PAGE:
For the second year in a row, Republicans voted Thursday to effectively dismantle Medicare – this time, just over seven months before a presidential election. And Democrats are salivating at the political opportunity, eager to hang the vote around the neck of the party’s presidential nominee and its candidates in tough congressional races.

“A year ago, nobody was talking about Democrats having a shot at the House. Now we’re talking about it,” a Democratic leadership aide told TPM after the vote, a party-line 228-191 that didn’t win a single Dem.

The blueprint by House Budget Chairman Paul Ryan is similar to his controversial Medicare plan last year, in that it ends the health insurance guarantee for seniors and replaces the program with a subsidized insurance-exchange system. Unlike last year’s plan, seniors can buy into traditional Medicare as a sort-of public option, and the vouchers it provides are more generous…

…As it turns out, Democrats would love to fight the battle on those terms. They’re expected to make Medicare a focal point of their election message, portraying Republicans as seeking to “break the Medicare guarantee” in order to fund large tax cuts for the rich.

“Our main focus will be on Medicare,” the Democratic aide said. “There’s clear evidence that seniors are very worried about what Republicans are doing with Medicare. And we want people to know that this is who they are in a nutshell. There’s no wiggle room for them.”

Both Coffman and Tipton voted for the “Ryan Plan” in 2011 as well, and we’re just as confounded by this vote as we were last year. While these votes may make the Tea Party happy, it’s not going to go over well with moderate and Independent senior citizens. The votes are particularly problematic for Tipton, who pledged as a candidate in 2010 that he would protect Medicare (see press release after the jump from the campaign of Democrat Sal Pace). Tipton is going to have a tough time holding off Pace in CD-3, and pissing off senior citizens isn’t a smart idea in our book.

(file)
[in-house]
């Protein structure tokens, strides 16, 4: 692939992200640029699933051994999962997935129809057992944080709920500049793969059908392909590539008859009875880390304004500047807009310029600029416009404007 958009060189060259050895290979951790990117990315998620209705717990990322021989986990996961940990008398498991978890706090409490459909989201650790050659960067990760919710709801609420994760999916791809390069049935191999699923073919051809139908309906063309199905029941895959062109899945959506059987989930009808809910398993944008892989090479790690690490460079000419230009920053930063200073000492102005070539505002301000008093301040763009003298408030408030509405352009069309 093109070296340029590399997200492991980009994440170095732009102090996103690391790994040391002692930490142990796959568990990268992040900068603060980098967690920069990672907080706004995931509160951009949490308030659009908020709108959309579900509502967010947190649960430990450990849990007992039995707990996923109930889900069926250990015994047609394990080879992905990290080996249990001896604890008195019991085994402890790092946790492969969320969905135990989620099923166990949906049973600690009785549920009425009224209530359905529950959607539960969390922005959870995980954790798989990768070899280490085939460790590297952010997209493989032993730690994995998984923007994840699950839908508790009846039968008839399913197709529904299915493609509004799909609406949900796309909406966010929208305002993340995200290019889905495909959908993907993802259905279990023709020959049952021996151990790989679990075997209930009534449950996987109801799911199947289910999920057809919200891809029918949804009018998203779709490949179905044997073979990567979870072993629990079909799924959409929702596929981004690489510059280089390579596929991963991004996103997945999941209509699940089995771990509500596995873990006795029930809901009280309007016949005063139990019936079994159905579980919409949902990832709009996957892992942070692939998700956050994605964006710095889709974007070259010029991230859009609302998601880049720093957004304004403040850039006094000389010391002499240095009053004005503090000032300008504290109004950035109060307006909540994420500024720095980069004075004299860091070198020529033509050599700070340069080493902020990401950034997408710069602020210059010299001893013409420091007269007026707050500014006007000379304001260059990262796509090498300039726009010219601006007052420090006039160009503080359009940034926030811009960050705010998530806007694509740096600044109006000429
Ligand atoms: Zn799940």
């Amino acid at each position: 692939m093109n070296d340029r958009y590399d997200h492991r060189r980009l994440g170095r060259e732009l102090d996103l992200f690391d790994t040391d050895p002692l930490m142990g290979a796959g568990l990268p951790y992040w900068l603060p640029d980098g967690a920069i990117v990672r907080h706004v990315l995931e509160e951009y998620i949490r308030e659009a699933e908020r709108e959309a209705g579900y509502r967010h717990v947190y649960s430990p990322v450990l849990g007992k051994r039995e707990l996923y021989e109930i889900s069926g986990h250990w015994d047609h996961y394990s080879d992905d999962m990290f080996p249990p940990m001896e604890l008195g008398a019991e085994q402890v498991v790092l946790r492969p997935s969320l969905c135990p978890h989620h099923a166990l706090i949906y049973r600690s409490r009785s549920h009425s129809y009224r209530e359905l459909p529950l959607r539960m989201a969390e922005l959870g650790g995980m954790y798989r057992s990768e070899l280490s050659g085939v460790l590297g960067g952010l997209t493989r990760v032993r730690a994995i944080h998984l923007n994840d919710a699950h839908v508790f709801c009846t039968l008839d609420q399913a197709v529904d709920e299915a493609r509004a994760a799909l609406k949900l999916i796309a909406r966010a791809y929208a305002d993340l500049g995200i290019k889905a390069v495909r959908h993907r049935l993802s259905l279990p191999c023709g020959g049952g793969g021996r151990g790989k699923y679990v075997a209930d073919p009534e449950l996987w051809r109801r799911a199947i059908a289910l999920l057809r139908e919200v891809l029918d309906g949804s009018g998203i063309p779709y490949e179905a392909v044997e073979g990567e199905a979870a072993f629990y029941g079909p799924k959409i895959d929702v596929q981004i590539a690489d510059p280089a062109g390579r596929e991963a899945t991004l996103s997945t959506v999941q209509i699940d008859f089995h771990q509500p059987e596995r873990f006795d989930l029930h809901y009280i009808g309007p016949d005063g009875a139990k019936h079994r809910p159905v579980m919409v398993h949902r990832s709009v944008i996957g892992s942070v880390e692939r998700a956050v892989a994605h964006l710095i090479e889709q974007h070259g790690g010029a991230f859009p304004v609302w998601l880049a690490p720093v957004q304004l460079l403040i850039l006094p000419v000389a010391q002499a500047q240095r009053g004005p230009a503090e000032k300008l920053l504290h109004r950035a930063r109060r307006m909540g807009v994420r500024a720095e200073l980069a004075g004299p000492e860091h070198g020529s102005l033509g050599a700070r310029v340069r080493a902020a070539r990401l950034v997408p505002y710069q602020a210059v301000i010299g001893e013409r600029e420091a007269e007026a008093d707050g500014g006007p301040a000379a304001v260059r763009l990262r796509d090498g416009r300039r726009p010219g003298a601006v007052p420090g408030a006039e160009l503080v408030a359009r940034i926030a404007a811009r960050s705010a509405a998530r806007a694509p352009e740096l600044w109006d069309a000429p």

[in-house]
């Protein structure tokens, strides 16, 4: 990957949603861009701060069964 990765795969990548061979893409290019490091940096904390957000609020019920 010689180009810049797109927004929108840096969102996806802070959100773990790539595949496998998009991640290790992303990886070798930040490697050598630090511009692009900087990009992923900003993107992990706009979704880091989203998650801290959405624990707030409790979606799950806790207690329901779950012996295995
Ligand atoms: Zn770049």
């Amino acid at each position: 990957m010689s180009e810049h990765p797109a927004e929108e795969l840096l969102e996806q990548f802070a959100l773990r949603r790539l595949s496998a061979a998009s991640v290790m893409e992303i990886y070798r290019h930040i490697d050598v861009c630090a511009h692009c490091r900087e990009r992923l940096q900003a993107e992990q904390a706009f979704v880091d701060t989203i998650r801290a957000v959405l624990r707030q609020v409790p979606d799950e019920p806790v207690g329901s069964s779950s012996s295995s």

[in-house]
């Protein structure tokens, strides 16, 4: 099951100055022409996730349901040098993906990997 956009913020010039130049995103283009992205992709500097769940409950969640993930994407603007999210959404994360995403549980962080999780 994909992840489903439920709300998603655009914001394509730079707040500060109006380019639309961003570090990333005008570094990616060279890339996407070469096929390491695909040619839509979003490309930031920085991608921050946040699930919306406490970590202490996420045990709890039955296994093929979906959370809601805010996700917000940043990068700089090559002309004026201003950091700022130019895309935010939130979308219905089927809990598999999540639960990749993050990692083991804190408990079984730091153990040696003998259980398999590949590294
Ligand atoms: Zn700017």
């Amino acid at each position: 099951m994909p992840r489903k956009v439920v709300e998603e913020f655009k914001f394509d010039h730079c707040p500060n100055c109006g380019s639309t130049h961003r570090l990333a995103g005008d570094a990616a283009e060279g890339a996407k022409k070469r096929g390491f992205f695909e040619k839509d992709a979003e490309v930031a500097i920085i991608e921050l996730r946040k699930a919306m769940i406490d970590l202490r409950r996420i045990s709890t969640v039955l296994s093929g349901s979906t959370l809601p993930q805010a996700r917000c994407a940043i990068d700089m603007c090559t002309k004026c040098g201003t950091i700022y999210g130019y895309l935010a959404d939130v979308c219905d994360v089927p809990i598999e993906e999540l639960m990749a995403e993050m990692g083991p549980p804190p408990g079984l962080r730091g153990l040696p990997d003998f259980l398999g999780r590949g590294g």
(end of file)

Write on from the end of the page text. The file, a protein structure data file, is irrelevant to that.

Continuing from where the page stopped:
As for Coffman, we can only assume that he is casting these votes with an eye towards a 2014 Senate race against Democrat Mark Udall; while these votes will certainly be dredged up in a general election against Udall, Coffman might figure he needs to position himself firmly on the right in order to fend off primary challengers. Democrat Joe Miklosi will make as much hay out of this as he can in his challenge to Coffman this fall, but at this point it doesn’t look like Miklosi’s campaign will have enough strength to really make a run at the CD-6 incumbent.  

Scott Tipton Again Breaks Promise To Seniors By Voting To End The Medicare Guarantee

Today, for the second time since being elected, Congressman Tipton broke his 2010 campaign promise to never cut or privatize Medicare. Tipton voted for the controversial House budget that would end the Medicare guarantee and raise health care costs for seniors while giving people making over $1 million per year a $394,000 tax cut.

In contrast, just days ago days ago, his opponent Sal Pace – with over 1,000 other Coloradans – promised to protect Medicare for our seniors.

“Even though while campaigning in 2010 my opponent said ‘no cuts, no privatization’ to Medicare we are seeing once again where his priorities are” said Pace. “Getting the deficit under control is important, but we have to do it in a reasonable fashion. Eliminating benefits for seniors and replacing it with a voucher program that would more than double what seniors currently pay is not the way to do it.”

The House proposal supported by Tipton according to the AARP, would “simply increase costs for beneficiaries while removing Medicare’s promise of secure health coverage” and the non-partisan Congressional Budget Office found Medicare benefits “would likely shrink.”

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Background

In his 2010 campaign, Tipton promised never to privatize Social Security or Medicare. “I’ll never put our seniors’ future at risk. No cuts, no privatization, and no scaring our seniors just to try and win this election.” [American Spectator, 10/15/10]